Samuels JA agreed, as did Mahoney JA although he approached the matter on the basis that the question was whether from the terms of the statute one could derive the legislative purpose that what was to be paid by the builder was left in effect to the determination of the board, so that the amount paid out under the terms of the agreement was to be assumed to be correct: p 600. That interpretation however was rejected on the ground that it would deprive the person in the position of the respondent of the opportunity to contest the correctness of what the board had done.
  1. [100]
    That decision was considered by the Court of Appeal in Edwards v Bray [2011] 2 Qd R 310 at pp 317-18. In that case a provision then in the Queensland Law Society Act 1952 established a mechanism by which the client could refer a solicitor’s bill of costs for assessment by an assessor appointed under the Act, which was binding unless an application was made to a court to decide the reasonableness of the fees and costs charged in the assessed account: s 6ZE, quoted at p 315. Sub-section (2) provided:

“A binding costs assessment may be enforced as a debt for the assessed amount and the parties may not subsequently challenge the amount payable”.

  1. [101]
    The court held the result of an assessment (subject to review by the court) was binding as to quantum on the parties, but that a separate cause of action did not arise as a result of the assessment for the purposes of Limitation of Actions Act. In that case the statutory provision made clear that except for the mechanism provided the amount payable could not be challenged in any legal proceedings to enforce the debt.
  1. [102]
    Inglis (supra) was also mentioned by the Court of Appeal in Westpac Banking Corporation v Body Corporate for the Wave CTS 36237 [2014] QCA 73. The issue in that case was whether a mortgagee in possession was liable for recovery costs incurred in seeking to recover unpaid levies and penalty from the owners of the lot, the mortgagors, who had become bankrupt.[50]That issue was concerned with the interpretation of s 143 of the 1997 Act , which provided that liability extended to the owner of the lot when the debt became payable, and a person who became an owner of the lot before the debt was paid, including a mortgagee in possession. In that matter there was no issue about whether the defendant was entitled to challenge the quantum of the contribution levied, so the particular question I have to decide did not arise. Inglis was cited simply as an authority relied on for the proposition that the Act “allows the body corporate to take advantage in recovery proceedings of the statutory deeming of any unpaid amounts described in s 143(1) as a debt”: [38].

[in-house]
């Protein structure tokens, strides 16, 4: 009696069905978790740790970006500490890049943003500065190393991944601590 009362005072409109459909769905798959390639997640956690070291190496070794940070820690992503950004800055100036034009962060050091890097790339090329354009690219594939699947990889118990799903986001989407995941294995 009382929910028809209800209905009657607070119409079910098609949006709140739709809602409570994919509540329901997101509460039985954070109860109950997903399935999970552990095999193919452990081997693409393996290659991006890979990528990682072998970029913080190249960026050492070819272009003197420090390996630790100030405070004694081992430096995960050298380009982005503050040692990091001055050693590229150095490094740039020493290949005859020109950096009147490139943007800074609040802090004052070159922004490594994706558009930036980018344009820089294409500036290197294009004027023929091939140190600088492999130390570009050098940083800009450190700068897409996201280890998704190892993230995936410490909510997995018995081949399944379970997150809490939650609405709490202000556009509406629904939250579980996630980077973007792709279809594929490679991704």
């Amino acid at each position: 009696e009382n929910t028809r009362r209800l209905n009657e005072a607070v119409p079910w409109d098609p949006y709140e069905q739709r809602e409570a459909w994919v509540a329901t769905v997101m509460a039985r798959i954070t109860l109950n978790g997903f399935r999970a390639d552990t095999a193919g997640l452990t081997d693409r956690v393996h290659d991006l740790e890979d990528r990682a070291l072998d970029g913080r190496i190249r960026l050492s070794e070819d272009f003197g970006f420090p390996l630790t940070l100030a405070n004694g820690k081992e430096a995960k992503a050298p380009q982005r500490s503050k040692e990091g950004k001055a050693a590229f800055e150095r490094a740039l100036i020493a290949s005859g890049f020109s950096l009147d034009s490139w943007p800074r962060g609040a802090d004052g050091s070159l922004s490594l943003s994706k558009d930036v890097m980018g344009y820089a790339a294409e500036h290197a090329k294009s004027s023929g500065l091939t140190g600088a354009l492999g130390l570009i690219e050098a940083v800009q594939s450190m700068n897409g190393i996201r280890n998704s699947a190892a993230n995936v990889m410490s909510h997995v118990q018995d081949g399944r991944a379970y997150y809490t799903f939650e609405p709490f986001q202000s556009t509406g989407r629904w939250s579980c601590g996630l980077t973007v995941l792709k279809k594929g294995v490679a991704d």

1. [103]
    Nevertheless, Mullins J, with whom the other members of the court agreed, discussed the structure of the Act. She said that the relevant section of the regulation assisted the body corporate in recovering the amounts that were specified in that provision by deeming the unpaid amount to be a debt with the procedural advantages in litigation acknowledged in Inglis: [45]. She did however note that one of the situations in which money could be recoverable from an owner by a body corporate was where the owner had failed to comply with an obligation to carry out work imposed by the Act, the community management statement or an order made by an adjudicator, court or tribunal, and the body corporate had itself carried out the work; in such circumstances the body corporate could recover the reasonable cost of carrying out that work from the owner of the lot as a debt: [44]. That would parallel the situation in Inglis, and suggests an interpretation similar to that adopted by Kirby P.
  1. [104]
    In the course of her analysis Mullins J noted the significance of contributions for the proper operation of the body corporate:

“The recovery of all payments due from lot owners for contributions is essential for the body corporate to carry out its functions”: [46].

  1. [105]
    She later commented, in the context of the provision then in issue:

“Section 143(3) of the regulation reflects the deliberate policy choice of the legislature to confer advantage on the body corporate by extending the parties who are liable with the owner of the lot when a body corporate debt became payable”: [49].

  1. [106]
    Her Honour also noted at [59] in the context of the significance of an amendment made to the relevant Regulation in 2003:

“The severe financial hardship for the body corporate caused by arrears in contributions was intended to be addressed by the amendment. The body corporate depends on each lot owner making its payment of the contributions reflecting the proportionate share of the body corporate’s projected expenditures, so that the body corporate meets those expenditures. Ultimately, it is the other lot owners who are meeting their share of the expenditures who will be disadvantaged by the non-payment by one lot owner of that lot owner’s contributions.”